Takeo Nakano immigrated to Canada from Japan in 1920, later marrying and starting a family in his adopted homeland. Takeo's passion was poetry, and he cultivated the exquisite form known as tanka. Then came the Second World War. Takeo Nakano was one of thousands of Japanese men forcibly separated from his family in 1942 and interned in labour camps in the British Columbia interior. Takeo was one of those who protested the forced labour in the camps and the separation from his family. His punishment was to be sent even further away, to an isolated internment camp in northern Ontario. This book, first published in 1982, is a rare first-person account of the experience of internment. This new edition includes a foreword by his daughter, Leatrice M. Willson Chan, with whom he collaborated in preparing his memoir.
within the barbed wire fence
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This is a perfectly straightforward and true story, of an ordinary young German. Not particularly concerned about, nor interested in politics, but subscribing to the currently held idealised image of the Führer, he was called upon to fight for his country, for the Third Reich, and willingly did so.
The story of a young English migrant, Bluey, and three similarly ill-prepared friends, who arrive in Australia in 1910 and struggle to adapt and send down roots in the rough but astonishingly vibrant and colorful Australian outback of the time.
In the autumn of 1961, nine young men - rowers of Vilnius Zalgiris athletic association - became USSR rowing champions and were invited to the USSR national team. Though they had very important international competitions ahead of them, they were hounded at every turn by the echoes of the postwar years. Their parents' or loved ones' political opinions, their collaboration with partisans, and their relationships with the military of an independent Lithuania were all reasons for the KGB to restrict them from traveling abroad or to remove them from the team. They were replaced by athletes from other republics. Cast overboard, the young men formed new crews, prepared for competitions, and rowed in regattas held within the USSR. However, they still felt like second-class citizens, experiencing colder relations with their former crewmates as they achieve victories in international competitions. All the while, they were also burdened by the painful memories and losses from their childhoods. In 1963 and, thanks to the rowers' perseverance, determination, and fortunate coincidences, the KGB removed their restrictions on international travel. They placed at their first international competitions - the European Championship in Copenhagen. During their journeys abroad, they were closely followed by security officers and by Soviet propaganda. As hostages of the USSR athletic system, the Lithuanians were forced to participate in countless selection competitions, but they eventually won the right to participate in the 1964 Tokyo Olympic Games.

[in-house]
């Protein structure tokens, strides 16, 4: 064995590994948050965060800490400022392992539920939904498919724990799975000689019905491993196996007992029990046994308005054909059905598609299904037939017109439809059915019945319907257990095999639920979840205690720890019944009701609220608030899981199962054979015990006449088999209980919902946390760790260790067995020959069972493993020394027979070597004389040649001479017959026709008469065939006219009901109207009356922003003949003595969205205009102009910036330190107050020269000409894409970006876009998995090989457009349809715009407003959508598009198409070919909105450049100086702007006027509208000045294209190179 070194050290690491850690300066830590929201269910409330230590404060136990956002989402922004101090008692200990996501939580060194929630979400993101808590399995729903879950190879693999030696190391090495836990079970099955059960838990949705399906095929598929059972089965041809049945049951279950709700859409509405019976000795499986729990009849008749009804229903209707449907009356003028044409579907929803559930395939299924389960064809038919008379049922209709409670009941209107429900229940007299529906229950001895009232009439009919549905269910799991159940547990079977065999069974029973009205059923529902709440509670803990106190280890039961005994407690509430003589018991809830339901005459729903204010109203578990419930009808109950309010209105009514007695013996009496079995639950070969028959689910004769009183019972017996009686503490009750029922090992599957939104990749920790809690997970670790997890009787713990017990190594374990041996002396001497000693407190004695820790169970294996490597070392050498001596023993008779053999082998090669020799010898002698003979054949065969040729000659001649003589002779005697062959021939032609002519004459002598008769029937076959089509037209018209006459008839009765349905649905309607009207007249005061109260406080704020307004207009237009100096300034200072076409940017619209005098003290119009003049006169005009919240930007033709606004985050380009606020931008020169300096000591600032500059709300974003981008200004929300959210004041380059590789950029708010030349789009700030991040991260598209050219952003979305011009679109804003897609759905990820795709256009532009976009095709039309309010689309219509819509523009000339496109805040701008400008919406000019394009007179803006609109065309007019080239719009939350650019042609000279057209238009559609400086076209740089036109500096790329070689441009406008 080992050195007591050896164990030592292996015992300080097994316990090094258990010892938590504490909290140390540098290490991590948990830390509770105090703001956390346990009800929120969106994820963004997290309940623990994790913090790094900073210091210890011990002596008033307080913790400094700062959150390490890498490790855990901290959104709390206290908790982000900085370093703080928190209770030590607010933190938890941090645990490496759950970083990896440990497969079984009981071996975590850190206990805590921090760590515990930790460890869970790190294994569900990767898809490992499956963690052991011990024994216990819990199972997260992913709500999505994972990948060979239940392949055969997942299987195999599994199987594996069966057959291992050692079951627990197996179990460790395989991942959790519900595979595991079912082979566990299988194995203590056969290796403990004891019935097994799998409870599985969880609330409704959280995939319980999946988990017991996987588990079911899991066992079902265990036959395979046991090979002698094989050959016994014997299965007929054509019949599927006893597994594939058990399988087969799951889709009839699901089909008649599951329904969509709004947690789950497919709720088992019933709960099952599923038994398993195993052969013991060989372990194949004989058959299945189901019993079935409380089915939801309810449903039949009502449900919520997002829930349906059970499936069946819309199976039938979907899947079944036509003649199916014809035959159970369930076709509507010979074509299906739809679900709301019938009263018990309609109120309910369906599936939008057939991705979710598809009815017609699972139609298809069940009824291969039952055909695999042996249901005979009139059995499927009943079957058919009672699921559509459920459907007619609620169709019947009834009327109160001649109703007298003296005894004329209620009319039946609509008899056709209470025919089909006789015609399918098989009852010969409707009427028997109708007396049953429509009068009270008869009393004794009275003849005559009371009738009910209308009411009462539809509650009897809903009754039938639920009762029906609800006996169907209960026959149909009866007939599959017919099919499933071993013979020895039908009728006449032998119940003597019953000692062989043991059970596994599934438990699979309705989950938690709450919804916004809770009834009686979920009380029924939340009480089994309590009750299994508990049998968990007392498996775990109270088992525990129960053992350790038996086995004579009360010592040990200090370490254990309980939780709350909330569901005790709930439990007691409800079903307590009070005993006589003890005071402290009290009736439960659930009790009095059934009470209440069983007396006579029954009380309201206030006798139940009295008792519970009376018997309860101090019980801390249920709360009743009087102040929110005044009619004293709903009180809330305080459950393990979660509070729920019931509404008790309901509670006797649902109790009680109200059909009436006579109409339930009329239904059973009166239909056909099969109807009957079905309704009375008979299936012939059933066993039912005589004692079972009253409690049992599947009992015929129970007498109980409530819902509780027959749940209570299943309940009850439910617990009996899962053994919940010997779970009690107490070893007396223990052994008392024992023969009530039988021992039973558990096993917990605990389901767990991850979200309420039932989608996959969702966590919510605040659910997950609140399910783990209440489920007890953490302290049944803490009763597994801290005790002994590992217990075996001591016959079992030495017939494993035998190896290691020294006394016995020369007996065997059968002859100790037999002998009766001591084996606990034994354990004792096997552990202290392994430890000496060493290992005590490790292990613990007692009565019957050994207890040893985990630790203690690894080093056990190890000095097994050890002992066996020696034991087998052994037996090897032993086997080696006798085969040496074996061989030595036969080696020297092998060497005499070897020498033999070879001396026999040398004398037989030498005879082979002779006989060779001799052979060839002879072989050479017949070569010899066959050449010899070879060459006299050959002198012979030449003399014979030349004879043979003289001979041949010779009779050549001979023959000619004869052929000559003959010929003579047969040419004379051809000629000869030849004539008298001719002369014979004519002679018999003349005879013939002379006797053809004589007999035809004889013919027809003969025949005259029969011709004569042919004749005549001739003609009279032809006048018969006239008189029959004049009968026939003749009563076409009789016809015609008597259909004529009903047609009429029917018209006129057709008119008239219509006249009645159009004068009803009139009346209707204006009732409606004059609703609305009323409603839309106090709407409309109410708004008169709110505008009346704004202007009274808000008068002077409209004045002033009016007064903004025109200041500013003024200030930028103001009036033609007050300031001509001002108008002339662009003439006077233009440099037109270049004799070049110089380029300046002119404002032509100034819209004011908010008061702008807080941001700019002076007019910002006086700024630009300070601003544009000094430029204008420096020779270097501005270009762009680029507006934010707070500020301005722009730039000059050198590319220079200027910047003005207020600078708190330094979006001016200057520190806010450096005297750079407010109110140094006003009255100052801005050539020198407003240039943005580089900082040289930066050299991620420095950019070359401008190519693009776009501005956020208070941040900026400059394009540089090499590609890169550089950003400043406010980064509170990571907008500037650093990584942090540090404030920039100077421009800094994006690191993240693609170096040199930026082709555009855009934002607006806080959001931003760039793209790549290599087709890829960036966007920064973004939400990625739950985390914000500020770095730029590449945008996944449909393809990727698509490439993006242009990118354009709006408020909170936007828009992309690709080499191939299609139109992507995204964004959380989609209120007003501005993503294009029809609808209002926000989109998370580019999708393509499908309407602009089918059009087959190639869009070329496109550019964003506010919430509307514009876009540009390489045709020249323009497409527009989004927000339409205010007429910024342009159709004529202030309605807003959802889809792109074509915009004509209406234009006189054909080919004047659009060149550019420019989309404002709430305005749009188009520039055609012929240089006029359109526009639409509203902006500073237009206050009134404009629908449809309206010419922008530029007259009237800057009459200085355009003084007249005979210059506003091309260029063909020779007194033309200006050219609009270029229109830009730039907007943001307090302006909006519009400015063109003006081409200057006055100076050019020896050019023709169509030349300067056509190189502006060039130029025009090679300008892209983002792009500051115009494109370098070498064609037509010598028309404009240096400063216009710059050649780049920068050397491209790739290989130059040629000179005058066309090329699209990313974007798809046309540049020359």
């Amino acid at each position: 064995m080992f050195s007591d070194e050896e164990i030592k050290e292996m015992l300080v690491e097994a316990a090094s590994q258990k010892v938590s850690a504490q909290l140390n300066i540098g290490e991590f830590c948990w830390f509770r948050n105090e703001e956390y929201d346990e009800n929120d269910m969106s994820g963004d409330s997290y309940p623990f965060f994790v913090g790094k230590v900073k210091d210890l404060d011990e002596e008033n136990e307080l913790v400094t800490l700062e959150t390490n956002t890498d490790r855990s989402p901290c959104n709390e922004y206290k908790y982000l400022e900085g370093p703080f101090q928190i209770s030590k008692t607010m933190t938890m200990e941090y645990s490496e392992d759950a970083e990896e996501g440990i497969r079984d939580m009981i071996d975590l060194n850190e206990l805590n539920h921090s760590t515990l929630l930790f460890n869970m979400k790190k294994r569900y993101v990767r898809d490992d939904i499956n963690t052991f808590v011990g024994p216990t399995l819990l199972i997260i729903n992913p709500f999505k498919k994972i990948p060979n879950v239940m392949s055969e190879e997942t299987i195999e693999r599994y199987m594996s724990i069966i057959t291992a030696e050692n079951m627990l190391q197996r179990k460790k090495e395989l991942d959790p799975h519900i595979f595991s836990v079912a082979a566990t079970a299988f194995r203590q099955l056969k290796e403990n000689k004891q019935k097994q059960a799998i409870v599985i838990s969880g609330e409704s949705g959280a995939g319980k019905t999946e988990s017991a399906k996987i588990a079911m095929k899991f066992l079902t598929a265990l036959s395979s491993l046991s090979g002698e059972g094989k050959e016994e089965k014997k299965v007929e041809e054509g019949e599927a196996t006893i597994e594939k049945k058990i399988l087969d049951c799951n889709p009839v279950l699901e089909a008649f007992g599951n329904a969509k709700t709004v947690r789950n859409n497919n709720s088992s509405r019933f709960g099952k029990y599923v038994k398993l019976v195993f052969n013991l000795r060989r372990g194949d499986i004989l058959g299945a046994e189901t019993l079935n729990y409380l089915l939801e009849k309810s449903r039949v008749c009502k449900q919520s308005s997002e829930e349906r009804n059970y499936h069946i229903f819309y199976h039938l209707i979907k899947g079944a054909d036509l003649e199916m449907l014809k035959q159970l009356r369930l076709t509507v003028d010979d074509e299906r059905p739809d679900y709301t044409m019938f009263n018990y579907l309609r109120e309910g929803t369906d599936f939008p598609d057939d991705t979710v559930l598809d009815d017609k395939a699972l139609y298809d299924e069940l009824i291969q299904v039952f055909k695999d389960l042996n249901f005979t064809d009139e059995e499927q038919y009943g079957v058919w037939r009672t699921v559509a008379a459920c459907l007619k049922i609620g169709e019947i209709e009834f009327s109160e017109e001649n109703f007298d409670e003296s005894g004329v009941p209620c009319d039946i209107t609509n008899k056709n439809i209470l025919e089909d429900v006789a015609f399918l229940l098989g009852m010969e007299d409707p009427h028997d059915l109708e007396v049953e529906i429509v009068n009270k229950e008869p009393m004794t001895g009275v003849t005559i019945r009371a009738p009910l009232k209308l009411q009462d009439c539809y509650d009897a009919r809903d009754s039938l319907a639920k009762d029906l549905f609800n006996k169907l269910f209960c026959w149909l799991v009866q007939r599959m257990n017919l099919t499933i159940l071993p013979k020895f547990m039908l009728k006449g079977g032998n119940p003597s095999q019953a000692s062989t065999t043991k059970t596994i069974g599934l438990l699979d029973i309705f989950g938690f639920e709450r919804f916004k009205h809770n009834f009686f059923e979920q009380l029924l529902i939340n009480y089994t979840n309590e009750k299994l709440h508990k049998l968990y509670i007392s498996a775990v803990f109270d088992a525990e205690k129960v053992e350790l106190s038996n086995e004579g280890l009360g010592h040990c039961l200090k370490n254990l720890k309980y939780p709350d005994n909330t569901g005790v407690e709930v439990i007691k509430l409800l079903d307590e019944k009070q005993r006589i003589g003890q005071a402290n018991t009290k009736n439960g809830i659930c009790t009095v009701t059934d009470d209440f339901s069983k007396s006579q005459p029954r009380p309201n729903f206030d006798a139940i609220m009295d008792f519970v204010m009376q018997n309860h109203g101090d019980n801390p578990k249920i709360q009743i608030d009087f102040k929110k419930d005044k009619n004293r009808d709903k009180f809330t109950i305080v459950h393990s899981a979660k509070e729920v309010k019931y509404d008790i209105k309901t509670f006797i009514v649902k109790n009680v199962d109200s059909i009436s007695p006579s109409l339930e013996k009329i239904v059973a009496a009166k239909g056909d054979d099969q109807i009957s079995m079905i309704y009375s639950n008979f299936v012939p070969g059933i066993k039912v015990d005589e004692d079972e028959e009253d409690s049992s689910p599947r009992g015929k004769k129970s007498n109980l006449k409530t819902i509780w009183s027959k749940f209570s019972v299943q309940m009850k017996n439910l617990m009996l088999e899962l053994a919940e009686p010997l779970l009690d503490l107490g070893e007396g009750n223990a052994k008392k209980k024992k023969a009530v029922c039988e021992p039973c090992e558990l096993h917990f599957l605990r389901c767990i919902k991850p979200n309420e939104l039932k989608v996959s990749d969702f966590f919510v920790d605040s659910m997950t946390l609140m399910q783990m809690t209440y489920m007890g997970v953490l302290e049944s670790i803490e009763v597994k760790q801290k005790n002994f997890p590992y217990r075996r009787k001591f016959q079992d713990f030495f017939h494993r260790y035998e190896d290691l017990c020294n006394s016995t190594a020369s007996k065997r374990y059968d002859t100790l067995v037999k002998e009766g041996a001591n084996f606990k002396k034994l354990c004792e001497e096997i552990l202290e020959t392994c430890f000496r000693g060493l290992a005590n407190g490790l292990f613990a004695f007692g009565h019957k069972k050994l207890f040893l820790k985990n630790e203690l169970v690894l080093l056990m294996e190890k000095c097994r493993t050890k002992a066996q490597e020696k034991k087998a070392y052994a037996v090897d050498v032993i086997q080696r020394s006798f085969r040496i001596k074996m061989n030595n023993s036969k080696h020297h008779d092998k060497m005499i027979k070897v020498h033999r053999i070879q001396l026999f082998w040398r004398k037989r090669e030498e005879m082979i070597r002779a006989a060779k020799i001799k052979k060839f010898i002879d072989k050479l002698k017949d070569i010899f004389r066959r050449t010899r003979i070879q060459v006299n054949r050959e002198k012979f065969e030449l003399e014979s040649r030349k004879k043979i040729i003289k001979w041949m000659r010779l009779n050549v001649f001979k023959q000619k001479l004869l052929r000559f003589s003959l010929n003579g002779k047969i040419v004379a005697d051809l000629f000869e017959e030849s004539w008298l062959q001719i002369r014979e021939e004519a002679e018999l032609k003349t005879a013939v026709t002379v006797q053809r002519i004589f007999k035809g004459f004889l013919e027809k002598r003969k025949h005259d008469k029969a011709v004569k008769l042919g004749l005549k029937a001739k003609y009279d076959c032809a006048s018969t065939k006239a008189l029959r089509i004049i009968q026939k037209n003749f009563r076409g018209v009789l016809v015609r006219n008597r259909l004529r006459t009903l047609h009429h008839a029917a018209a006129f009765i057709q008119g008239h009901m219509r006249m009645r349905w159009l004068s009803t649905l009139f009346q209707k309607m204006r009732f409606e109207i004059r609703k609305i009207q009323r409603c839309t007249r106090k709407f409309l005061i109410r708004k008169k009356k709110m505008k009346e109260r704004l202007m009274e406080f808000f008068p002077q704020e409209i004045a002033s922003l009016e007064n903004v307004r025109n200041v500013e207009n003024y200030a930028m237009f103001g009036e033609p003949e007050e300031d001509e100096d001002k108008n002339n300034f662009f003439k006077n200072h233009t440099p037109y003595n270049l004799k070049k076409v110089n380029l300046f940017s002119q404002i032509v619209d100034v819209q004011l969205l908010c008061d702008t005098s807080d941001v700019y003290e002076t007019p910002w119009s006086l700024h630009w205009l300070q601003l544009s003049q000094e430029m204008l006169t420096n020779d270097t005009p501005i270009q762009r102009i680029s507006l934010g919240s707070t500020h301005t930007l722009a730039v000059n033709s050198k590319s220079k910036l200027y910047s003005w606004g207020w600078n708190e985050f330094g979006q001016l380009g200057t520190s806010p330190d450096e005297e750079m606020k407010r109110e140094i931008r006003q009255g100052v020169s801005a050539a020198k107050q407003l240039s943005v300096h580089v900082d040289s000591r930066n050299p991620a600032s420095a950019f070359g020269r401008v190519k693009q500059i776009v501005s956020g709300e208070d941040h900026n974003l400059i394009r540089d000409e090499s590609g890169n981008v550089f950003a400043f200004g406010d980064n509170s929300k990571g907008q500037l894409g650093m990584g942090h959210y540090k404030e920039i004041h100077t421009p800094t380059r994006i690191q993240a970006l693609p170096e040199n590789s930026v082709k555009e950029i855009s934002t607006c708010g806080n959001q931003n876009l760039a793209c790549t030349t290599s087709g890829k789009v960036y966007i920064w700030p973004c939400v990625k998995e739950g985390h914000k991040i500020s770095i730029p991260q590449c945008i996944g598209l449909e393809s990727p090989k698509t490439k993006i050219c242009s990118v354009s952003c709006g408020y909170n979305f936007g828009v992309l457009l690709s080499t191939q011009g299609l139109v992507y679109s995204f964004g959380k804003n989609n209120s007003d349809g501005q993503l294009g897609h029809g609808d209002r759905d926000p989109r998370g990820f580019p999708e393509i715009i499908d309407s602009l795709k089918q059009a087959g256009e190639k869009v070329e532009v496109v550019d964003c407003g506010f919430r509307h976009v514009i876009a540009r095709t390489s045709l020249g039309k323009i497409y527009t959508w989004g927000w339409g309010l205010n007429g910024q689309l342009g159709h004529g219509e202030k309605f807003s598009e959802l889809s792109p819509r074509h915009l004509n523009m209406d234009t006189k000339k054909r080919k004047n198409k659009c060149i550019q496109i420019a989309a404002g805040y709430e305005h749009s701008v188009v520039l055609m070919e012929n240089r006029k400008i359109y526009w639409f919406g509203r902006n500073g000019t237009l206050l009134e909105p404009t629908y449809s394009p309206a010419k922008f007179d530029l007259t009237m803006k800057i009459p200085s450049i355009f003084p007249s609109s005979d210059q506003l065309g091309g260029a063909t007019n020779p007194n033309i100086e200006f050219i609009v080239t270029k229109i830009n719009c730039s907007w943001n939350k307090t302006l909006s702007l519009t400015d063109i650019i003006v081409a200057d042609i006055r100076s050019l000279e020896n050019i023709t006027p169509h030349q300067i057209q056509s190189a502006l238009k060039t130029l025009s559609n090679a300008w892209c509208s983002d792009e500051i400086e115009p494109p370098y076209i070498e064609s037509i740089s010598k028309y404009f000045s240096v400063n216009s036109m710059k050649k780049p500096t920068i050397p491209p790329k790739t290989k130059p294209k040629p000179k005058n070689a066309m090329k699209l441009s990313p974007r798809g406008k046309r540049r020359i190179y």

How the invention of barbed wire transformed the open range of the West into fenced land, creating a violent clash of cultures.
College Ruled Color Paperback. Size: 6 inches x 9 inches. 55 sheets (110 pages for writing). Early Spring Meadow With Barbed Wire Fence At Sunset P. 157882063778
Barbed wire is made of two strands of galvanized steel wire twisted together for strength and to hold sharp barbs in place. As creative advertisers sought ways to make an inherently dangerous product attractive to customers concerned about the welfare of their livestock, and as barbed wire became commonplace on battlefields and in concentration camps, the fence accrued a fascinating and troubling range of meanings beyond the material facts of its construction. In The Perfect Fence, Lyn Ellen Bennett and Scott Abbott explore the multiple uses and meanings of barbed wire, a technological innovation that contributes to America’s shift from a pastoral ideal to an industrial one. They survey the vigorous public debate over the benign or “infernal” fence, investigate legislative attempts to ban or regulate wire fences as a result of public outcry, and demonstrate how the industry responded to ameliorate the image of its barbed product. Because of the rich metaphorical possibilities suggested by a fence that controls through pain, barbed wire developed into an important motif in works of literature from the late nineteenth century to the present day. Early advertisements proclaimed that barbed wire was “the perfect fence,” keeping “the ins from being outs, and the outs from being ins.” Bennett and Abbott conclude that while barbed wire is not the perfect fence touted by manufacturers, it is indeed a meaningful thing that continues to influence American identities.